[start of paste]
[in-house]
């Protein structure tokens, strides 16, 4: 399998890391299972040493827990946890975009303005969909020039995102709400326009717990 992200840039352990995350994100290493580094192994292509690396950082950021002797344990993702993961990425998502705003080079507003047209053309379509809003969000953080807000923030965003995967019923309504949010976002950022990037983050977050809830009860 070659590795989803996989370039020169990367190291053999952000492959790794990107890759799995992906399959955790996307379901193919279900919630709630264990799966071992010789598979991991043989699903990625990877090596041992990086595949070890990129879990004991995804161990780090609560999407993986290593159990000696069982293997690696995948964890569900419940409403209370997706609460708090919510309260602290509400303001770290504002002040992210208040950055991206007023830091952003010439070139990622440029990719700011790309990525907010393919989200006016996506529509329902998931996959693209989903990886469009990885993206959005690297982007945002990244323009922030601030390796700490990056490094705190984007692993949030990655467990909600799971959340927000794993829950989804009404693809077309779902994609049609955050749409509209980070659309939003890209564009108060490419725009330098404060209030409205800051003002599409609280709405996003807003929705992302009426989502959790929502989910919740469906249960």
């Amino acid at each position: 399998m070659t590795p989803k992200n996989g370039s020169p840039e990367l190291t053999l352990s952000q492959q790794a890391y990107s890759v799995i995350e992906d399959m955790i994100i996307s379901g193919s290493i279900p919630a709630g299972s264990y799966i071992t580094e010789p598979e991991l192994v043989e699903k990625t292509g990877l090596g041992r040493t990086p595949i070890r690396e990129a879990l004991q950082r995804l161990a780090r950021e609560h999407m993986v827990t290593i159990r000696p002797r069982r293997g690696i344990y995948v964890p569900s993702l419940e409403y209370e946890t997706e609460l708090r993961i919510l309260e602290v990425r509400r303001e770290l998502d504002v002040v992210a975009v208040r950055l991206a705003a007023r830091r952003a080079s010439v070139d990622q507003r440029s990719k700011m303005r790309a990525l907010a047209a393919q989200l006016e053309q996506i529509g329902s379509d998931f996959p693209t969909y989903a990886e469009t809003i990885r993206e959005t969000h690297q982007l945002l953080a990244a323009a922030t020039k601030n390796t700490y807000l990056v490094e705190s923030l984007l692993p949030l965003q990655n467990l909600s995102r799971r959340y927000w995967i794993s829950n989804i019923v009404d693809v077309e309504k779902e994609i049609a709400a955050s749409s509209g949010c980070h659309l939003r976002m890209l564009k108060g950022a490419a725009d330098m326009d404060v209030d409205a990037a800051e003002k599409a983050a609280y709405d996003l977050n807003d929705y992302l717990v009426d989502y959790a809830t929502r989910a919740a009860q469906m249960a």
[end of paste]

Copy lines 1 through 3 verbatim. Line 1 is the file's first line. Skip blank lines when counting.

[in-house]
């Protein structure tokens, strides 16, 4: 399998890391299972040493827990946890975009303005969909020039995102709400326009717990 992200840039352990995350994100290493580094192994292509690396950082950021002797344990993702993961990425998502705003080079507003047209053309379509809003969000953080807000923030965003995967019923309504949010976002950022990037983050977050809830009860 070659590795989803996989370039020169990367190291053999952000492959790794990107890759799995992906399959955790996307379901193919279900919630709630264990799966071992010789598979991991043989699903990625990877090596041992990086595949070890990129879990004991995804161990780090609560999407993986290593159990000696069982293997690696995948964890569900419940409403209370997706609460708090919510309260602290509400303001770290504002002040992210208040950055991206007023830091952003010439070139990622440029990719700011790309990525907010393919989200006016996506529509329902998931996959693209989903990886469009990885993206959005690297982007945002990244323009922030601030390796700490990056490094705190984007692993949030990655467990909600799971959340927000794993829950989804009404693809077309779902994609049609955050749409509209980070659309939003890209564009108060490419725009330098404060209030409205800051003002599409609280709405996003807003929705992302009426989502959790929502989910919740469906249960």
């Amino acid at each position: 399998m070659t590795p989803k992200n996989g370039s020169p840039e990367l190291t053999l352990s952000q492959q790794a890391y990107s890759v799995i995350e992906d399959m955790i994100i996307s379901g193919s290493i279900p919630a709630g299972s264990y799966i071992t580094e010789p598979e991991l192994v043989e699903k990625t292509g990877l090596g041992r040493t990086p595949i070890r690396e990129a879990l004991q950082r995804l161990a780090r950021e609560h999407m993986v827990t290593i159990r000696p002797r069982r293997g690696i344990y995948v964890p569900s993702l419940e409403y209370e946890t997706e609460l708090r993961i919510l309260e602290v990425r509400r303001e770290l998502d504002v002040v992210a975009v208040r950055l991206a705003a007023r830091r952003a080079s010439v070139d990622q507003r440029s990719k700011m303005r790309a990525l907010a047209a393919q989200l006016e053309q996506i529509g329902s379509d998931f996959p693209t969909y989903a990886e469009t809003i990885r993206e959005t969000h690297q982007l945002l953080a990244a323009a922030t020039k601030n390796t700490y807000l990056v490094e705190s923030l984007l692993p949030l965003q990655n467990l909600s995102r799971r959340y927000w995967i794993s829950n989804i019923v009404d693809v077309e309504k779902e994609i049609a709400a955050s749409s509209g949010c980070h659309l939003r976002m890209l564009k108060g950022a490419a725009d330098m326009d404060v209030d409205a990037a800051e003002k599409a983050a609280y709405d996003l977050n807003d929705y992302l717990v009426d989502y959790a809830t929502r989910a919740a009860q469906m249960a």